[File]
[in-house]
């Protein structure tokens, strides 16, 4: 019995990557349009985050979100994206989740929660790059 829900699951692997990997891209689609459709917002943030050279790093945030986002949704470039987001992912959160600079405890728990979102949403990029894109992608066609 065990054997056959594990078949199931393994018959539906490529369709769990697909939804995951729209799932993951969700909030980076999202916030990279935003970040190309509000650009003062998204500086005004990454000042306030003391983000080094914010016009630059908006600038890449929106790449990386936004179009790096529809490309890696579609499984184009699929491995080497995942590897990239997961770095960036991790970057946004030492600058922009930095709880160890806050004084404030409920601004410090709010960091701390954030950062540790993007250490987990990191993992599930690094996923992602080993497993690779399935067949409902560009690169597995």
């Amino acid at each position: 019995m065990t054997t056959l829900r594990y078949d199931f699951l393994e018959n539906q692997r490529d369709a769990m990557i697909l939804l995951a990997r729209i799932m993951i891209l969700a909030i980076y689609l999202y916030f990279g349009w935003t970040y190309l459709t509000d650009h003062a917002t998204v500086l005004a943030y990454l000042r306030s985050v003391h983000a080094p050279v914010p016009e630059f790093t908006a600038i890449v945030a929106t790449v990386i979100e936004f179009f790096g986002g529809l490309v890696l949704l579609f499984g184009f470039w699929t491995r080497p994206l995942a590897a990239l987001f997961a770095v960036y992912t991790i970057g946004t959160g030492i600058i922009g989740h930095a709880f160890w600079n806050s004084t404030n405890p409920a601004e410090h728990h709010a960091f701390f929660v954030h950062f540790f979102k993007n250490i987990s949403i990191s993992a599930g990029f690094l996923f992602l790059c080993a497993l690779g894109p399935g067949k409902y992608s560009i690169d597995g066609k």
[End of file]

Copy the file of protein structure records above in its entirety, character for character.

[in-house]
């Protein structure tokens, strides 16, 4: 019995990557349009985050979100994206989740929660790059 829900699951692997990997891209689609459709917002943030050279790093945030986002949704470039987001992912959160600079405890728990979102949403990029894109992608066609 065990054997056959594990078949199931393994018959539906490529369709769990697909939804995951729209799932993951969700909030980076999202916030990279935003970040190309509000650009003062998204500086005004990454000042306030003391983000080094914010016009630059908006600038890449929106790449990386936004179009790096529809490309890696579609499984184009699929491995080497995942590897990239997961770095960036991790970057946004030492600058922009930095709880160890806050004084404030409920601004410090709010960091701390954030950062540790993007250490987990990191993992599930690094996923992602080993497993690779399935067949409902560009690169597995």
């Amino acid at each position: 019995m065990t054997t056959l829900r594990y078949d199931f699951l393994e018959n539906q692997r490529d369709a769990m990557i697909l939804l995951a990997r729209i799932m993951i891209l969700a909030i980076y689609l999202y916030f990279g349009w935003t970040y190309l459709t509000d650009h003062a917002t998204v500086l005004a943030y990454l000042r306030s985050v003391h983000a080094p050279v914010p016009e630059f790093t908006a600038i890449v945030a929106t790449v990386i979100e936004f179009f790096g986002g529809l490309v890696l949704l579609f499984g184009f470039w699929t491995r080497p994206l995942a590897a990239l987001f997961a770095v960036y992912t991790i970057g946004t959160g030492i600058i922009g989740h930095a709880f160890w600079n806050s004084t404030n405890p409920a601004e410090h728990h709010a960091f701390f929660v954030h950062f540790f979102k993007n250490i987990s949403i990191s993992a599930g990029f690094l996923f992602l790059c080993a497993l690779g894109p399935g067949k409902y992608s560009i690169d597995g066609k």